They discuss a coming “civil war” led by American “Bubba” militias — Beck says he “believes we’re on this road” — and they contemplate whether the U.S. military would follow the President’s orders to subdue civil unrest or would instead join with “the people” in defense of their Constitutional rights against the Government (they agree that the U.S. military would be with “the people”)

This clown Beck really thinks he represents “the resistance”.

– Here’s Hannity’s webpage with a poll up asking “what form of armed revolt do you prefer? A) Military Coup, B) Armed Rebellion, or C) War for Secession…

Fox needs to pull the plug on this garbage. Things are bad in enough in the world as it is without these idiots glorifying civil unrest.

– Finally, I lifted that last link from another great post by Digby that deconstructs the right-wing political/media agenda:

[Bill Kristol] is arguing that Roosevelt should have been obstructed in 1933, so the scope of the [current] crisis doesn’t affect his view and the size of the [electoral] mandate is obviously irrelevant. He simply seeks to find a way to keep the Democrats from achieving anything that the people might see as a positive in their lives. Like Rush Limbaugh, he is openly advocating failure.

I wanna git mo terrorists

The Right’s reaction to closing gitmo is an absolute bonanza of hypocrisy. As you’ll recall from the Bush Legacee Tour: Revisin’ and Hypnotisin’, (which made the first part of January 2009 such a joy to behold), W was very disappointed that other countries were not stepping up and taking the gitmo prisoners off our hands after we detained them for four or five years and told them to stick their Geneva Convention in their Habeus Corpus. (now that we have elected a real leader, things have definitely changed).

Now that we are finally shutting down what will forever be one of the blackest marks in US history, we are subjected to the following incessant boob-ery:

Yes Sean, I too am so scared, the mere thought of this guy being held in a maximum security prison anywhere within 3000 miles of my front door makes me pee my pants. Guantanamo Bay, however, is located on another planet, and since Bin Laden doesn’t train astronauts, I feel very safe right now. Al Qaeda also doesn’t train people how to make rafts that could get from Cuba to Florida, so anywhere outside the continental US will do.

I really hope Obama wises up and realizes that the only way to combat terrorism is to follow the GOP’s example:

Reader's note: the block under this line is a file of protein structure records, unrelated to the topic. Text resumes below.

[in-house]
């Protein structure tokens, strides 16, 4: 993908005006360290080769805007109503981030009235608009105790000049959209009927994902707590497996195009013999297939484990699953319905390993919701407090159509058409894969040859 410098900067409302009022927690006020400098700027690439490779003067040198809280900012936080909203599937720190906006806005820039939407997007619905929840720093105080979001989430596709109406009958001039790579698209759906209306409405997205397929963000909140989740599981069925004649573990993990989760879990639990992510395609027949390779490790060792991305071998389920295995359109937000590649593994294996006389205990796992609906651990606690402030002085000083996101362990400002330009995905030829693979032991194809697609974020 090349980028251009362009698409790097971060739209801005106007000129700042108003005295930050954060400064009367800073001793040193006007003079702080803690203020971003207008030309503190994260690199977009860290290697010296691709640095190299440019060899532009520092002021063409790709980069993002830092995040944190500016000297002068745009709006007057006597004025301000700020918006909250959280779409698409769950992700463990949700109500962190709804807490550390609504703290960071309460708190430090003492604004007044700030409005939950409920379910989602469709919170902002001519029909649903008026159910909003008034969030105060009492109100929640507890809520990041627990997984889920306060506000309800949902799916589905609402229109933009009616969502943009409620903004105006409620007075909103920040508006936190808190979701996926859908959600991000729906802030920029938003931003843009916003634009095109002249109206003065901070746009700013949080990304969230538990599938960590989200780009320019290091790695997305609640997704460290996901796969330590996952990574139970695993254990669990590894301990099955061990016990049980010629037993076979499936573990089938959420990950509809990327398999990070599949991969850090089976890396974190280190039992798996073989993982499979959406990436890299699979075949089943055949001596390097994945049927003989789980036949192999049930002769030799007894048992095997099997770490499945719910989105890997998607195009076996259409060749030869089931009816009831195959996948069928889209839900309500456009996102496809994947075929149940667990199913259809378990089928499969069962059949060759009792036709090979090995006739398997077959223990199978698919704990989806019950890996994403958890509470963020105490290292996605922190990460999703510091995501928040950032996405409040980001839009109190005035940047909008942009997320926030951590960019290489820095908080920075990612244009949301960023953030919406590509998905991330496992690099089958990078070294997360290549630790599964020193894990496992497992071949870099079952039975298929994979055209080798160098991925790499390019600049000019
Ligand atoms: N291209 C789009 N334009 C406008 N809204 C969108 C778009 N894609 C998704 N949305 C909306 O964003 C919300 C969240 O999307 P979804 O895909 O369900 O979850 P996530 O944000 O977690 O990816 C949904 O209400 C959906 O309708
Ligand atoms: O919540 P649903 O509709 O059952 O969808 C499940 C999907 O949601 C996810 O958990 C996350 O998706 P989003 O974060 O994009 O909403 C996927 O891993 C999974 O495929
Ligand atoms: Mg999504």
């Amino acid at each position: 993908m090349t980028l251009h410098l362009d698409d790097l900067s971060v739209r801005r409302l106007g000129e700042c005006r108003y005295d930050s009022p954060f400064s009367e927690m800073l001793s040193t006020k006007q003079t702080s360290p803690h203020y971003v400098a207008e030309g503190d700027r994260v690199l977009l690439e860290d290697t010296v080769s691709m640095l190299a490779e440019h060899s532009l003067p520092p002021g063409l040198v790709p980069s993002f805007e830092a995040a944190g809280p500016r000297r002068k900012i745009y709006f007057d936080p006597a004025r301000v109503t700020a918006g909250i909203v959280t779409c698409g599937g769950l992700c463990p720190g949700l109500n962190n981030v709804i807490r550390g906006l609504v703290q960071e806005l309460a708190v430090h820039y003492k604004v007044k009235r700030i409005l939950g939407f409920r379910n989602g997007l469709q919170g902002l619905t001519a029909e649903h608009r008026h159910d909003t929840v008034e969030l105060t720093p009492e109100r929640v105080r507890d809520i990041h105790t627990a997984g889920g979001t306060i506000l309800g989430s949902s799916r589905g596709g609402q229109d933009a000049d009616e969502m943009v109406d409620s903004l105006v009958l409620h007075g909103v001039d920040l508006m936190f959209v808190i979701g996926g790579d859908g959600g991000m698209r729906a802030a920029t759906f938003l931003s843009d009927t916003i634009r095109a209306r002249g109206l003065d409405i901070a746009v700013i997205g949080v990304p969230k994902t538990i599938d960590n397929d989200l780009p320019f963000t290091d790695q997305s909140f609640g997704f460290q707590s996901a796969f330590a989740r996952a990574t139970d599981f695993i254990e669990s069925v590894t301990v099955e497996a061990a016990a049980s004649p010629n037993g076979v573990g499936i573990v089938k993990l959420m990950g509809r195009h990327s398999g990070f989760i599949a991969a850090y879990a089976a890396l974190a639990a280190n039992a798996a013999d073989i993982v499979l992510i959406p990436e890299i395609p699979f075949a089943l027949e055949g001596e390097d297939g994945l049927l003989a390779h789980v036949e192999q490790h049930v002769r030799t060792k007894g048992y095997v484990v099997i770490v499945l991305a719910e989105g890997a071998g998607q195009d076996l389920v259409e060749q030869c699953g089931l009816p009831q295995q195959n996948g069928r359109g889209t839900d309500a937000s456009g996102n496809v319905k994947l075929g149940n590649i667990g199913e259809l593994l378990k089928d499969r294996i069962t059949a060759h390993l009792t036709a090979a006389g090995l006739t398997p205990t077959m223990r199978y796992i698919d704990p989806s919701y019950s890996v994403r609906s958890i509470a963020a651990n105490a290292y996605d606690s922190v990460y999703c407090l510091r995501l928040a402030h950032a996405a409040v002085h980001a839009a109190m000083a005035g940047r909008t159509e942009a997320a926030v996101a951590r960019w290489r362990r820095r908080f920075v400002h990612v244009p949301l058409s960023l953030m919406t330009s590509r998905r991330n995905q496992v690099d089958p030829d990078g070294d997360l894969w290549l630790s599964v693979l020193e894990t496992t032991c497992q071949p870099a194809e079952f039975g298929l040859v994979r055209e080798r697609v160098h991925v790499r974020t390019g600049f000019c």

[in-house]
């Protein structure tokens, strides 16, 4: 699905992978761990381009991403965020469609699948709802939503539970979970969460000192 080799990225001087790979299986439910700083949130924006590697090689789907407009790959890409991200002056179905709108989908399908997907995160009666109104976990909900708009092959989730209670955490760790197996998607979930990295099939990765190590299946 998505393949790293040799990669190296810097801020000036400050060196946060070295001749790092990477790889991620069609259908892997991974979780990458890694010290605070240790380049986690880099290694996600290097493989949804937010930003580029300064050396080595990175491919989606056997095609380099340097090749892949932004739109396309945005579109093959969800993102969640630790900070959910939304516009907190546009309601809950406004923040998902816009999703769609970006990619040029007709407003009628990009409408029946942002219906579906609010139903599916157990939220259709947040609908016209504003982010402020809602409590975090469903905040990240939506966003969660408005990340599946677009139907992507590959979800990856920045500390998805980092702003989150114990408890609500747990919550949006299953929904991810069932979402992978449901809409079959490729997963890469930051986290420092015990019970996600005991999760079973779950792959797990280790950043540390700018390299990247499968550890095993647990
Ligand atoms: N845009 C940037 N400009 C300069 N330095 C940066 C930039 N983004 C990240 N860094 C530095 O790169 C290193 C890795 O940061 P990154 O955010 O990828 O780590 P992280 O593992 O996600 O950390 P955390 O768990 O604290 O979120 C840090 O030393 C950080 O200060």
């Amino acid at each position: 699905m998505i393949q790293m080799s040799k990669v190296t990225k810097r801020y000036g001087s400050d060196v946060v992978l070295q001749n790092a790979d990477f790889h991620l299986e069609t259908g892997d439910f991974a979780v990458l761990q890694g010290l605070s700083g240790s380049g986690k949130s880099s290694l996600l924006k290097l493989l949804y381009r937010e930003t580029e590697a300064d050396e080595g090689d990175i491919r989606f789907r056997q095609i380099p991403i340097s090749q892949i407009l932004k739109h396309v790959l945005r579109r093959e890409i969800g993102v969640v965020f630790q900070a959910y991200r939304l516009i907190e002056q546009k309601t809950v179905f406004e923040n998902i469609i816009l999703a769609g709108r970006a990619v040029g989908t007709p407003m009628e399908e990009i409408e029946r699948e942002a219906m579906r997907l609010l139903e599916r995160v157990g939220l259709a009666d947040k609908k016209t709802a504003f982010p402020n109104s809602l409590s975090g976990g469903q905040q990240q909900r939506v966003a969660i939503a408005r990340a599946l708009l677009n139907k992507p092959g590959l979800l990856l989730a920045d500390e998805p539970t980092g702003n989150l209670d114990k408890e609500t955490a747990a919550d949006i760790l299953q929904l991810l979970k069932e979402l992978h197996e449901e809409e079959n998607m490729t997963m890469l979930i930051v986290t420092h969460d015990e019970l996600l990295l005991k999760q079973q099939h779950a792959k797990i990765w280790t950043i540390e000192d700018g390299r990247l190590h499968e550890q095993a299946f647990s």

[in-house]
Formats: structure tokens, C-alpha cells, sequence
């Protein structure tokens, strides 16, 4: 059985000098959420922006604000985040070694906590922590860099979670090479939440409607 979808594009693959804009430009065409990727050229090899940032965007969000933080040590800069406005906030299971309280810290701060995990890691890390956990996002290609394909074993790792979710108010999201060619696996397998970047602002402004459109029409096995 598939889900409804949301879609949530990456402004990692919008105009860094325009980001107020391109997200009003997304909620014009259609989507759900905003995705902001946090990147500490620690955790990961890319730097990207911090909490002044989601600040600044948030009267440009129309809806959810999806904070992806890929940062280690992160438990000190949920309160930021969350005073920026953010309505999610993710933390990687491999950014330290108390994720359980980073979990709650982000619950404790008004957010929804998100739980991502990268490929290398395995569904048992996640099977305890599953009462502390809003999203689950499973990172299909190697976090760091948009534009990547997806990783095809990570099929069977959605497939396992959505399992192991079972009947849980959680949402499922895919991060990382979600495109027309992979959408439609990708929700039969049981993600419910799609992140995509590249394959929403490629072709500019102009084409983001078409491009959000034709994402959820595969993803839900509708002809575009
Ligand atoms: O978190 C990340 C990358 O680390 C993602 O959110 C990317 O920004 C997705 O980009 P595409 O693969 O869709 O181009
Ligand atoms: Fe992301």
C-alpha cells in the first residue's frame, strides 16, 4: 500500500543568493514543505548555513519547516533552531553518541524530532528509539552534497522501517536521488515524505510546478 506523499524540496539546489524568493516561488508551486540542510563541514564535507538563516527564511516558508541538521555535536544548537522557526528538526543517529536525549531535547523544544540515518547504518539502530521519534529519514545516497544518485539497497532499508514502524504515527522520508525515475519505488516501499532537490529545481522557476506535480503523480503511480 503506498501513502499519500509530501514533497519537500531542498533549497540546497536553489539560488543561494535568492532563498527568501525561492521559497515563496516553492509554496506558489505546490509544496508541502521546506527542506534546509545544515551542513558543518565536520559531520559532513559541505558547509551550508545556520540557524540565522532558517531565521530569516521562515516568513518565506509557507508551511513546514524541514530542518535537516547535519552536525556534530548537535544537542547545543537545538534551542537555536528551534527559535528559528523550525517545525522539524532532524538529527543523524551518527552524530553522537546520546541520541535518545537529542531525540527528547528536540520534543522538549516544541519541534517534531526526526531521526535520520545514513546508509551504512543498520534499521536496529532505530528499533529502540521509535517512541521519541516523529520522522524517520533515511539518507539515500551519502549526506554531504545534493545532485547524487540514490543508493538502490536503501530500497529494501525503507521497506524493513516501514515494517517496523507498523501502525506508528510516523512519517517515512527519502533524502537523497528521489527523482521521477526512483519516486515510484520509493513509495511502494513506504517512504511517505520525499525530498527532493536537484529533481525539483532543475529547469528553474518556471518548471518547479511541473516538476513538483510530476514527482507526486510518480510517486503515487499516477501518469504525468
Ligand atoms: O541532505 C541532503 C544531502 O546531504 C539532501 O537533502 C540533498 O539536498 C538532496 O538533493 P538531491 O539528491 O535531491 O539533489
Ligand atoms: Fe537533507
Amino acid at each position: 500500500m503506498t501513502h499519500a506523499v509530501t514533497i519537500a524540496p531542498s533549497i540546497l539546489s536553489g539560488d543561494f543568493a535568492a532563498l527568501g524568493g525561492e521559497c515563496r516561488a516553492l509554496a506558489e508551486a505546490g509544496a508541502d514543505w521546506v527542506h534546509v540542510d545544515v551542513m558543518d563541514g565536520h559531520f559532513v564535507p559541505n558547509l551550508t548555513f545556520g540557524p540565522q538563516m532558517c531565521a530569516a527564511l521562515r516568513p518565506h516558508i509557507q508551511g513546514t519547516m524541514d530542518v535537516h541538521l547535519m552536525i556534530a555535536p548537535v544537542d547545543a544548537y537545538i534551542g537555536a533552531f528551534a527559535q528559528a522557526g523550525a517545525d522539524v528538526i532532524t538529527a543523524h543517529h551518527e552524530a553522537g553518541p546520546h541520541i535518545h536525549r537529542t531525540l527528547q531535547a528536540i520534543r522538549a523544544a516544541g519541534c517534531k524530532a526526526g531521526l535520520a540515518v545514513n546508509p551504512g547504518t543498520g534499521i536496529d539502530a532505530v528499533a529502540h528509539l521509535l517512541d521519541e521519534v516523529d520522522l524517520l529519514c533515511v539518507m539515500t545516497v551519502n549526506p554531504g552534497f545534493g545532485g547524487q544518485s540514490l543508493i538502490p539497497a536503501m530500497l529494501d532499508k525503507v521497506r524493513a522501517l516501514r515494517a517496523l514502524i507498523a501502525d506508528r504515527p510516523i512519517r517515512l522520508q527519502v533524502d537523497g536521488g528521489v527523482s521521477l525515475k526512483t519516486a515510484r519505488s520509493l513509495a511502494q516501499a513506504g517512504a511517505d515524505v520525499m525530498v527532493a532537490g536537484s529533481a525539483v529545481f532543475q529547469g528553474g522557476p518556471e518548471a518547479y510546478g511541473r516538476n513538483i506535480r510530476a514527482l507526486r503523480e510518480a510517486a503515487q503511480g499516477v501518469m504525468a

1. arrest as many people as possible, sometimes at random
2. if the Red Cross asks, take them on a tour of the cafeteria and weight room
3. avoid gathering evidence, especially anything that can be used in a court of law
4. secretly release more than 1/2 of them, the ones you’re pretty sure didn’t do anything
5. base the safety of our citizens (and the world’s) on the notion that you’ll be able to create your own new system of justice that will ‘totally work, dude’
6. if anything goes wrong, remember that regardless of how reckless and un-imaginably stupid your plan was, what are they going to do now, release them?

Like we saw on Professor Hannity’s show, the dude rented apartments on the coast of Yemen! What more proof do you need? What do you want them to do, write this shit down on paper and submit it in a court of law?

Can we please return to a policy of black ops assassinations like a civilized superpower? Maybe we can embed Heraldo Rivera with the Green Berets to make sure we can watch on the teevee. How about a reality tv show of the detainees first month in a US prison? Survivor Season 15: Leavenworth!

Newsweek goes hypo-tastic

Folks, as you may have heard on Maddow, the Newsweek cover story this week is the latest in the long deafening drumbeat of the great hypocralyse that we’ve witnessed recently as we are told we did not see what we thought we saw. What would Dick “Doo” crappy article link here.

To suggest that Obama’s got a lot to learn from Mr. Cheney ’cause he’s been soooo successful, as everyone who’s anyone in the house of W knows, the youngster Obama will soon realize that our wise dark overlord Cheney knows what’s best for keepin us from harm. As with all great propaganda, it is written from the perspective of a zealot who could not comprehend that an alternative point of view exists, God forbid actually consider it.

I have already cut the cord with the NYT for lesser transgressions. Why does this mindless rag soil my magazine rack every week? If it cost more than a penny a day I probably would have shut it down long ago…

Answer the Question!

Hypocrisy is like the weather.  Everybody talks about it, but nobody ever does anything about it. Now’s your chance:

CHANGE.GOV – Open for Questions, Round Two

Basically, they give you the opportunity to pose questions to Obama (or more accurately, his handlers). You cast votes on the questions that have been posed (good or bad?), then the questions that have the most net positive votes get responses.  At the moment, the top-rated question (just barely) is this:

“Will you appoint a Special Prosecutor – ideally Patrick Fitzgerald – to independently investigate the gravest crimes of the Bush Administration, including torture and warrantless wiretapping?”

Supposedly this question was #6 when they did the original “Open for Questions” a few weeks ago (only the top 5 were addressed).  Here’s the official response to the first round of questions.  (Note that the reefer question got short shrift.)

The cynical part of me thinks this is mainly a sop to the internet blogger community who like nothing so much as to feel their voice is being heard. (“I have opinions!  Read my opinions!  Now you smart like me!”) On the other hand, prosecuting George Bush and cronies is controversial.  If there is ever a chance of this happening, they need to know the people are behind it.  So go vote!